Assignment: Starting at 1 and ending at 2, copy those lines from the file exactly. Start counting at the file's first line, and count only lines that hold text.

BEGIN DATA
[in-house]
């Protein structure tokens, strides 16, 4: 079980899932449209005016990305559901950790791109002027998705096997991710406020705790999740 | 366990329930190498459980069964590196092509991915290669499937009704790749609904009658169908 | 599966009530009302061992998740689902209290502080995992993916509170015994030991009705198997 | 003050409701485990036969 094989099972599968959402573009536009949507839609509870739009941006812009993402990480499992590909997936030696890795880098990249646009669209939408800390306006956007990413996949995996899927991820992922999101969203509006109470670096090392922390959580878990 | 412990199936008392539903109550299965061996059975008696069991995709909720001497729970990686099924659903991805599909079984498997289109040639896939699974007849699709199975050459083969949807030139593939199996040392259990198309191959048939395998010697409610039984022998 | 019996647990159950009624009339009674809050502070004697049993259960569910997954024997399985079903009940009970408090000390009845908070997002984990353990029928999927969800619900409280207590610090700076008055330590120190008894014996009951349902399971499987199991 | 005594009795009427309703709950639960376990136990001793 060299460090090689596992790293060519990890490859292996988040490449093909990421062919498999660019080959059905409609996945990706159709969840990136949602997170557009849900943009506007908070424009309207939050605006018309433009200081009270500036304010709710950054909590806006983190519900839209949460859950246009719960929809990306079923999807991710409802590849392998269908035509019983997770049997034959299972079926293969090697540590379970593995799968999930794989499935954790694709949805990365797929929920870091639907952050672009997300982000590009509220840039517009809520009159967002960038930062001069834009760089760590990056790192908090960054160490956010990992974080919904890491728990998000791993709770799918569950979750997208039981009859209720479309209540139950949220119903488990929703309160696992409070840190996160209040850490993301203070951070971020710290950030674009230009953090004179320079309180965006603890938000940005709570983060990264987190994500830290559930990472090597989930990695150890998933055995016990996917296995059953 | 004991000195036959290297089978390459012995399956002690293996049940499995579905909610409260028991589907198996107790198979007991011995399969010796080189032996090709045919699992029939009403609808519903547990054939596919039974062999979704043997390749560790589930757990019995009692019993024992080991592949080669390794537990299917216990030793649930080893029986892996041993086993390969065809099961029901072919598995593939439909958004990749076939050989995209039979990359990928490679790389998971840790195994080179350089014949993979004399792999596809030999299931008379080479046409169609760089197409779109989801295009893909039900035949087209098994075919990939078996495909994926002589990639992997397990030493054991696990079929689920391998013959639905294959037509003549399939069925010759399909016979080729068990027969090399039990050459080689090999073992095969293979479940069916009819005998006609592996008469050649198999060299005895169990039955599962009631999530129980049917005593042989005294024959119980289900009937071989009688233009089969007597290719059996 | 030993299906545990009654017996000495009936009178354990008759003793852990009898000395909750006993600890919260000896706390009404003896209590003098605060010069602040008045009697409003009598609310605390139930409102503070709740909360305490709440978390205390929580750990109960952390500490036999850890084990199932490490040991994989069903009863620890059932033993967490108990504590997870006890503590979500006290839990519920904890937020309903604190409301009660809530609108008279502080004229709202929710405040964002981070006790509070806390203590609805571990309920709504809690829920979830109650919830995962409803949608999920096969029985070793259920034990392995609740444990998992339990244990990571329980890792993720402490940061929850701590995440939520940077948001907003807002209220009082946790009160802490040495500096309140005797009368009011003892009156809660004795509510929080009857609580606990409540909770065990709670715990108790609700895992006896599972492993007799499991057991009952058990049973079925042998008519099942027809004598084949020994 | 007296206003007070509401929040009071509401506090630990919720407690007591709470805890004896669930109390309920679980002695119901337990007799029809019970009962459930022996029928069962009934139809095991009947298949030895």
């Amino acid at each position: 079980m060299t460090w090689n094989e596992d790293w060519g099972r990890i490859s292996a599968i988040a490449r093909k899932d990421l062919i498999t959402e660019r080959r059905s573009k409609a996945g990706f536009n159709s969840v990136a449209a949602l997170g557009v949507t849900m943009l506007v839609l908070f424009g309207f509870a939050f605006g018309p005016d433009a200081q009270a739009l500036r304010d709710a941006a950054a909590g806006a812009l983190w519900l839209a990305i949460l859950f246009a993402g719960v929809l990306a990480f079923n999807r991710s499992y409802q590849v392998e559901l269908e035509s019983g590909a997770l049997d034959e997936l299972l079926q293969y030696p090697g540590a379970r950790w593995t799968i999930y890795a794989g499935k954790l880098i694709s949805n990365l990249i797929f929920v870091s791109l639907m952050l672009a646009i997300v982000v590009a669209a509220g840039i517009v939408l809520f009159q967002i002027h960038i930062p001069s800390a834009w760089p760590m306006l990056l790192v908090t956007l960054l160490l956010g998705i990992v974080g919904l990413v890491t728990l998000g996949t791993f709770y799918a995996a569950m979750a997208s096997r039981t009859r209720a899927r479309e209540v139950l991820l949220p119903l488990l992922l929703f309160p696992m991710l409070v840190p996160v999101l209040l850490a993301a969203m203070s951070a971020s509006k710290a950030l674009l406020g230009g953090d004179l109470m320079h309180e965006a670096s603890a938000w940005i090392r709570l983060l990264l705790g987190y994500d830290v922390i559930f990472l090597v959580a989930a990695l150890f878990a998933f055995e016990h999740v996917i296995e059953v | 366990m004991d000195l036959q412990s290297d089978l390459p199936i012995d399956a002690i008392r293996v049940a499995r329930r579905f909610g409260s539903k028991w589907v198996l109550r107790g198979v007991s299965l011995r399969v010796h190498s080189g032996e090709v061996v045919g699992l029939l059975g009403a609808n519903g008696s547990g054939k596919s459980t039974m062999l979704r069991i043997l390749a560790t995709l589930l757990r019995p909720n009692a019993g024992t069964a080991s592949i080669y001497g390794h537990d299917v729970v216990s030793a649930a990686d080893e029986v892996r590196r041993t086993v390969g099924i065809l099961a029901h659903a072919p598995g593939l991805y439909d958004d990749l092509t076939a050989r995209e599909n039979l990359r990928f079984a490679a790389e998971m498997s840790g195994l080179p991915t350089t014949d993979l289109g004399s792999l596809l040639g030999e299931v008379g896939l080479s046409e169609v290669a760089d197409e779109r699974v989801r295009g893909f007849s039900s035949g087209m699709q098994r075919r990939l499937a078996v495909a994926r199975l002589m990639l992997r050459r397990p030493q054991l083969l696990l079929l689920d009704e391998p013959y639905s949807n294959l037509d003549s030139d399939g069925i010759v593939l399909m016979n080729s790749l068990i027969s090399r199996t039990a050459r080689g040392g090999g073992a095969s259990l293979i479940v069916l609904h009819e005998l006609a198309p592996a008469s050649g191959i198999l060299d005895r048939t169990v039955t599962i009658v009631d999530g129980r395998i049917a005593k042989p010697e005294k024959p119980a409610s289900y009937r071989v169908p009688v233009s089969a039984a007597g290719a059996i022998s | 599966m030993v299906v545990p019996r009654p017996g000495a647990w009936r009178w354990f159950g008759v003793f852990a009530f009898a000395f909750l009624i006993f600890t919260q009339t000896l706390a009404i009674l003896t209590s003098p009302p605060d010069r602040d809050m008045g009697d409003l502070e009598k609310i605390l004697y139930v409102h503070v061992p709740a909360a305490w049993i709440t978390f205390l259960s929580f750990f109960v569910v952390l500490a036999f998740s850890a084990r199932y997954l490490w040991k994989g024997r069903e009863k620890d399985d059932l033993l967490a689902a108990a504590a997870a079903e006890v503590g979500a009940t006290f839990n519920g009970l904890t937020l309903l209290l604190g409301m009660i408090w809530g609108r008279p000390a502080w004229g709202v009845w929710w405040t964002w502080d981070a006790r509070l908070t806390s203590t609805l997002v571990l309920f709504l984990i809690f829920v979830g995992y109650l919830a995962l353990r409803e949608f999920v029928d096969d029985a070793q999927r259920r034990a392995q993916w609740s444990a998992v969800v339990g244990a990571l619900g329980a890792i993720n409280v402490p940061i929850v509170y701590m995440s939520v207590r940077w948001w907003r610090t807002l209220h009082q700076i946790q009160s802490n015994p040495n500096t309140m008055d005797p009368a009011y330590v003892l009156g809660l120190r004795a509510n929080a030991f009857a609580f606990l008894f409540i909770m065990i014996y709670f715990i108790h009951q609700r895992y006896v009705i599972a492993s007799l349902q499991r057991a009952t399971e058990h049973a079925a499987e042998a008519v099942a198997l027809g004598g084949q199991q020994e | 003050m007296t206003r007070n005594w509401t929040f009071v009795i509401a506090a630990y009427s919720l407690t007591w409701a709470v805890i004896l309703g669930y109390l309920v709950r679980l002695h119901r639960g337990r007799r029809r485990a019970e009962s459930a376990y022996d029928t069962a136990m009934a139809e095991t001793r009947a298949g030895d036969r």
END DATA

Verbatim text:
[in-house]
């Protein structure tokens, strides 16, 4: 079980899932449209005016990305559901950790791109002027998705096997991710406020705790999740 | 366990329930190498459980069964590196092509991915290669499937009704790749609904009658169908 | 599966009530009302061992998740689902209290502080995992993916509170015994030991009705198997 | 003050409701485990036969 094989099972599968959402573009536009949507839609509870739009941006812009993402990480499992590909997936030696890795880098990249646009669209939408800390306006956007990413996949995996899927991820992922999101969203509006109470670096090392922390959580878990 | 412990199936008392539903109550299965061996059975008696069991995709909720001497729970990686099924659903991805599909079984498997289109040639896939699974007849699709199975050459083969949807030139593939199996040392259990198309191959048939395998010697409610039984022998 | 019996647990159950009624009339009674809050502070004697049993259960569910997954024997399985079903009940009970408090000390009845908070997002984990353990029928999927969800619900409280207590610090700076008055330590120190008894014996009951349902399971499987199991 | 005594009795009427309703709950639960376990136990001793 060299460090090689596992790293060519990890490859292996988040490449093909990421062919498999660019080959059905409609996945990706159709969840990136949602997170557009849900943009506007908070424009309207939050605006018309433009200081009270500036304010709710950054909590806006983190519900839209949460859950246009719960929809990306079923999807991710409802590849392998269908035509019983997770049997034959299972079926293969090697540590379970593995799968999930794989499935954790694709949805990365797929929920870091639907952050672009997300982000590009509220840039517009809520009159967002960038930062001069834009760089760590990056790192908090960054160490956010990992974080919904890491728990998000791993709770799918569950979750997208039981009859209720479309209540139950949220119903488990929703309160696992409070840190996160209040850490993301203070951070971020710290950030674009230009953090004179320079309180965006603890938000940005709570983060990264987190994500830290559930990472090597989930990695150890998933055995016990996917296995059953 | 004991000195036959290297089978390459012995399956002690293996049940499995579905909610409260028991589907198996107790198979007991011995399969010796080189032996090709045919699992029939009403609808519903547990054939596919039974062999979704043997390749560790589930757990019995009692019993024992080991592949080669390794537990299917216990030793649930080893029986892996041993086993390969065809099961029901072919598995593939439909958004990749076939050989995209039979990359990928490679790389998971840790195994080179350089014949993979004399792999596809030999299931008379080479046409169609760089197409779109989801295009893909039900035949087209098994075919990939078996495909994926002589990639992997397990030493054991696990079929689920391998013959639905294959037509003549399939069925010759399909016979080729068990027969090399039990050459080689090999073992095969293979479940069916009819005998006609592996008469050649198999060299005895169990039955599962009631999530129980049917005593042989005294024959119980289900009937071989009688233009089969007597290719059996 | 030993299906545990009654017996000495009936009178354990008759003793852990009898000395909750006993600890919260000896706390009404003896209590003098605060010069602040008045009697409003009598609310605390139930409102503070709740909360305490709440978390205390929580750990109960952390500490036999850890084990199932490490040991994989069903009863620890059932033993967490108990504590997870006890503590979500006290839990519920904890937020309903604190409301009660809530609108008279502080004229709202929710405040964002981070006790509070806390203590609805571990309920709504809690829920979830109650919830995962409803949608999920096969029985070793259920034990392995609740444990998992339990244990990571329980890792993720402490940061929850701590995440939520940077948001907003807002209220009082946790009160802490040495500096309140005797009368009011003892009156809660004795509510929080009857609580606990409540909770065990709670715990108790609700895992006896599972492993007799499991057991009952058990049973079925042998008519099942027809004598084949020994 | 007296206003007070509401929040009071509401506090630990919720407690007591709470805890004896669930109390309920679980002695119901337990007799029809019970009962459930022996029928069962009934139809095991009947298949030895």